# Philosophy:Completeness (logic)

__: Characteristic of some logical systems__

**Short description**In mathematical logic and metalogic, a formal system is called **complete** with respect to a particular property if every formula having the property can be derived using that system, i.e. is one of its theorems; otherwise the system is said to be **incomplete**.
The term "complete" is also used without qualification, with differing meanings depending on the context, mostly referring to the property of semantical validity. Intuitively, a system is called complete in this particular sense, if it can derive every formula that is true.

The property converse to completeness is called soundness: a system is sound with respect to a property (mostly semantical validity) if each of its theorems has that property.

## Forms of completeness

### Expressive completeness

A formal language is *expressively complete* if it can express the subject matter for which it is intended.

### Functional completeness

A set of logical connectives associated with a formal system is *functionally complete* if it can express all propositional functions.

### Semantic completeness

**Semantic completeness** is the converse of soundness for formal systems. A formal system is complete with respect to tautologousness or "semantically complete" when all its tautologies are theorems, whereas a formal system is "sound" when all theorems are tautologies (that is, they are semantically valid formulas: formulas that are true under every interpretation of the language of the system that is consistent with the rules of the system). That is, a formal system is semantically complete if

- [math]\displaystyle{ \models_{\mathcal S} \varphi\ \to\ \vdash_{\mathcal S} \varphi. }[/math]
^{[1]}

- [math]\displaystyle{ \models_{\mathcal S} \varphi\ \to\ \vdash_{\mathcal S} \varphi. }[/math]

For example, Gödel's completeness theorem establishes semantic completeness for first-order logic.

### Strong completeness

A formal system S is *strongly complete* or *complete in the strong sense* if for every set of premises Γ, any formula that semantically follows from Γ is derivable from Γ. That is:

- [math]\displaystyle{ \Gamma\models_{\mathcal S} \varphi \ \to\ \Gamma \vdash_{\mathcal S} \varphi. }[/math]

### Refutation-completeness

A formal system S is **refutation-complete** if it is able to derive *false* from every unsatisfiable set of formulas. That is,

- [math]\displaystyle{ \Gamma \models_{\mathcal S} \bot \to\ \Gamma \vdash_{\mathcal S} \bot. }[/math]
^{[2]}

- [math]\displaystyle{ \Gamma \models_{\mathcal S} \bot \to\ \Gamma \vdash_{\mathcal S} \bot. }[/math]

Every strongly complete system is also refutation complete. Intuitively, strong completeness means that, given a formula set [math]\displaystyle{ \Gamma }[/math], it is possible to *compute* every semantical consequence [math]\displaystyle{ \varphi }[/math] of [math]\displaystyle{ \Gamma }[/math], while refutation completeness means that, given a formula set [math]\displaystyle{ \Gamma }[/math] and a formula [math]\displaystyle{ \varphi }[/math], it is possible to *check* whether [math]\displaystyle{ \varphi }[/math] is a semantical consequence of [math]\displaystyle{ \Gamma }[/math].

Examples of refutation-complete systems include: SLD resolution on Horn clauses, superposition on equational clausal first-order logic, Robinson's resolution on clause sets.^{[3]} The latter is not strongly complete: e.g. [math]\displaystyle{ \{ a \} \models a \lor b }[/math] holds even in the propositional subset of first-order logic, but [math]\displaystyle{ a \lor b }[/math] cannot be derived from [math]\displaystyle{ \{ a \} }[/math] by resolution. However, [math]\displaystyle{ \{ a, \lnot (a \lor b) \} \vdash \bot }[/math] can be derived.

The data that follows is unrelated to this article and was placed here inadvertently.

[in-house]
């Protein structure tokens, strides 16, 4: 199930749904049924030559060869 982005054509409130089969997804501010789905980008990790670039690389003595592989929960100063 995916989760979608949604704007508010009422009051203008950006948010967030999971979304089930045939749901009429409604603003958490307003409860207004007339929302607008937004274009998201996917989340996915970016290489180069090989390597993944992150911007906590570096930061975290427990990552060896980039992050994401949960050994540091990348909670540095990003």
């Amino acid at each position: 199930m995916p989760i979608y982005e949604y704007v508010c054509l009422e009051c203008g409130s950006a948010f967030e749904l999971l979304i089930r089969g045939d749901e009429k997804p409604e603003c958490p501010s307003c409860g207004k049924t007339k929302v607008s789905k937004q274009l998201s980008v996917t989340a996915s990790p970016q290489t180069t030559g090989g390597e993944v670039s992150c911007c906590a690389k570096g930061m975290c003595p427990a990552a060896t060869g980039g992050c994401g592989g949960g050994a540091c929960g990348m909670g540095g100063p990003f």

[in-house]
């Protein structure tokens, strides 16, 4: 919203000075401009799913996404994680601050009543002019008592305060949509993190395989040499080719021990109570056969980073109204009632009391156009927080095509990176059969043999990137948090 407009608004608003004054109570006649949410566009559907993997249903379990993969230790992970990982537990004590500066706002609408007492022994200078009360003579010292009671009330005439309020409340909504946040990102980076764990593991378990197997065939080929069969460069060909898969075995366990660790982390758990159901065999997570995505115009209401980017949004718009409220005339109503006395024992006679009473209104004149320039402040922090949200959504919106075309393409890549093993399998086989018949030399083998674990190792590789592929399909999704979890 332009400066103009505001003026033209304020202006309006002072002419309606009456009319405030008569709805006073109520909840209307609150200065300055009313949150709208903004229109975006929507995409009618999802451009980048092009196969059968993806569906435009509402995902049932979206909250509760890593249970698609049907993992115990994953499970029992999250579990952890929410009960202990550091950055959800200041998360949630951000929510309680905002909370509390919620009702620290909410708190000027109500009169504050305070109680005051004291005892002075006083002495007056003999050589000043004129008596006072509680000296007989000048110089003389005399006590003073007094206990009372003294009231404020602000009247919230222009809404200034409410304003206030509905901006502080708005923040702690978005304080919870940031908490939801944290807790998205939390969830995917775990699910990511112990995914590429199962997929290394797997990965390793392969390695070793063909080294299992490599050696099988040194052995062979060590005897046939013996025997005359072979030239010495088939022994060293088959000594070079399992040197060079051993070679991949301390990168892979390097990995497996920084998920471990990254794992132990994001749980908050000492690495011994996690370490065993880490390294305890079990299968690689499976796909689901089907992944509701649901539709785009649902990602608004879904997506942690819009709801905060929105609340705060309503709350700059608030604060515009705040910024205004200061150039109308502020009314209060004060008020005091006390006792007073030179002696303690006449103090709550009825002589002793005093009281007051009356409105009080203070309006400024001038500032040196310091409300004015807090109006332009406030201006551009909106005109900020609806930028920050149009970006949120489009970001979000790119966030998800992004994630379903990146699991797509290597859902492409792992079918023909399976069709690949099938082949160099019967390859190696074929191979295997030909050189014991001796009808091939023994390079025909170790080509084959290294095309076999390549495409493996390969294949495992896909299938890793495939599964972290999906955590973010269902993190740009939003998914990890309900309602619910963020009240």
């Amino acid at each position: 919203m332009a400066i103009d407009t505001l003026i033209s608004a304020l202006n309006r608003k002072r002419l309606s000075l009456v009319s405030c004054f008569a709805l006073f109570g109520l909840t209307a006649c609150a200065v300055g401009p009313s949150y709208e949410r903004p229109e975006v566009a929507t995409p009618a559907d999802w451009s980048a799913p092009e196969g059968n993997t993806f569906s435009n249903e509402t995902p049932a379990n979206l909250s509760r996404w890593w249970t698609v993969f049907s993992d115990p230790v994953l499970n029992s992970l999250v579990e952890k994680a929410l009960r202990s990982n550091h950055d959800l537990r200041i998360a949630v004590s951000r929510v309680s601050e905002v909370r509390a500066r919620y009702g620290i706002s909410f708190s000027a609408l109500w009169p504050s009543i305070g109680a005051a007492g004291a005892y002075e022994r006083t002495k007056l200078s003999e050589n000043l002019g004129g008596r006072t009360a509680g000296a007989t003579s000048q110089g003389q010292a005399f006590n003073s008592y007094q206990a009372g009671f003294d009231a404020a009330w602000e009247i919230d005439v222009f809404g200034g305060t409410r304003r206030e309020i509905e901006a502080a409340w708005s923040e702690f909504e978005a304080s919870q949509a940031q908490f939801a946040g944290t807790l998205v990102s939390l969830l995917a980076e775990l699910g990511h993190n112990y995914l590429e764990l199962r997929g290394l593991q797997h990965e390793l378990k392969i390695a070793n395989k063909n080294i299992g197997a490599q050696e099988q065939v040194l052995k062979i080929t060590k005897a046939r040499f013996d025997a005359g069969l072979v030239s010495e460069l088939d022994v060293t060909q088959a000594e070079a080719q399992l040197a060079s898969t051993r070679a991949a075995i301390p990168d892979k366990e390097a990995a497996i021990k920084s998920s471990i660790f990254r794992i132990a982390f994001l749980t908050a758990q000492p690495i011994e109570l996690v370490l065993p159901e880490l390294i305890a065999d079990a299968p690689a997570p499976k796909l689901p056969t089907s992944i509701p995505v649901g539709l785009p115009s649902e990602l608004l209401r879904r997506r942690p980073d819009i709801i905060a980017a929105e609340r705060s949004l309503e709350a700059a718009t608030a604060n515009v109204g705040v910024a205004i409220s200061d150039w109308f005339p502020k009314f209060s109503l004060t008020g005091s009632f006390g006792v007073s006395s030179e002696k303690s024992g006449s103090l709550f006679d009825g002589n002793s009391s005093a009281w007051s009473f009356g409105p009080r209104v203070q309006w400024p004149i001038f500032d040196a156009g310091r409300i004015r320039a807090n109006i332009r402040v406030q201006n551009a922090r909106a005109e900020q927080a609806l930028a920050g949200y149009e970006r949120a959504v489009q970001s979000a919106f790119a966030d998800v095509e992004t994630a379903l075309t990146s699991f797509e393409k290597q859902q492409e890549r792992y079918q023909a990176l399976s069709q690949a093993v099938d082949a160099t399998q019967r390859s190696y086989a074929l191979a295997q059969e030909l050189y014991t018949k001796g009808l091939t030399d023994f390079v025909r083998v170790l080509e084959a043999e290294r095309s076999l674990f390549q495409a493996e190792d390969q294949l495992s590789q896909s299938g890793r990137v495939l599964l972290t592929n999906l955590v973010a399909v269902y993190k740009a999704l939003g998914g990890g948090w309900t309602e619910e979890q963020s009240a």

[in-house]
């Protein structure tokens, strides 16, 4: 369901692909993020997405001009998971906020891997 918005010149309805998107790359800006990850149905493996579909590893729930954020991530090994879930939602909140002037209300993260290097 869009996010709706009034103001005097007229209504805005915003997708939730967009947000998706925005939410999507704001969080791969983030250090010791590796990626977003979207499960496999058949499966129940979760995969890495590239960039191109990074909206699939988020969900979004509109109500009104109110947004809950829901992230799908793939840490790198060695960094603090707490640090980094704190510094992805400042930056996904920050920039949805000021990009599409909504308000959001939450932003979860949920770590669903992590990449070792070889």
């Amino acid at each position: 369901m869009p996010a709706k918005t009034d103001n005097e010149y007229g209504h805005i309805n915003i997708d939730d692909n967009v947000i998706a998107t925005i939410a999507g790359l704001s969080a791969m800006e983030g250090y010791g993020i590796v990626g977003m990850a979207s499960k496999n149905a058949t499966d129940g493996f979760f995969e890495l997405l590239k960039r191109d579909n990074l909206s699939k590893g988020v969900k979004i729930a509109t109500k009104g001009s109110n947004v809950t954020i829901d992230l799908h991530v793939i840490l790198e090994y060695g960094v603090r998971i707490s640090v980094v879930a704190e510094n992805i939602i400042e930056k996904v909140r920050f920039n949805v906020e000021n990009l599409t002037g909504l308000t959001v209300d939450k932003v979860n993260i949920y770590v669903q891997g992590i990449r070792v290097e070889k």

### Syntactical completeness

A formal system S is *syntactically complete* or *deductively complete* or *maximally complete* if for each sentence (closed formula) φ of the language of the system either φ or ¬φ is a theorem of S. This is also called *negation completeness*, and is stronger than semantic completeness. In another sense, a formal system is *syntactically complete* if and only if no unprovable sentence can be added to it without introducing an inconsistency. Truth-functional propositional logic and first-order predicate logic are semantically complete, but not syntactically complete (for example, the propositional logic statement consisting of a single propositional variable **A** is not a theorem, and neither is its negation). Gödel's incompleteness theorem shows that any computable system that is sufficiently powerful, such as Peano arithmetic, cannot be both consistent and syntactically complete.

### Structural completeness

In superintuitionistic and modal logics, a logic is *structurally complete* if every admissible rule is derivable.

### Model completeness

A theory is *model complete* if and only if every embedding of its models is an elementary embedding.

## References

- ↑ Hunter, Geoffrey, Metalogic: An Introduction to the Metatheory of Standard First-Order Logic, University of California Press, 1971
- ↑ David A. Duffy (1991).
*Principles of Automated Theorem Proving*. Wiley. Here: sect. 2.2.3.1, p.33 - ↑ Stuart J. Russell, Peter Norvig (1995).
*A Modern Approach*. Prentice Hall. Here: sect. 9.7, p.286

Original source: https://en.wikipedia.org/wiki/Completeness (logic).
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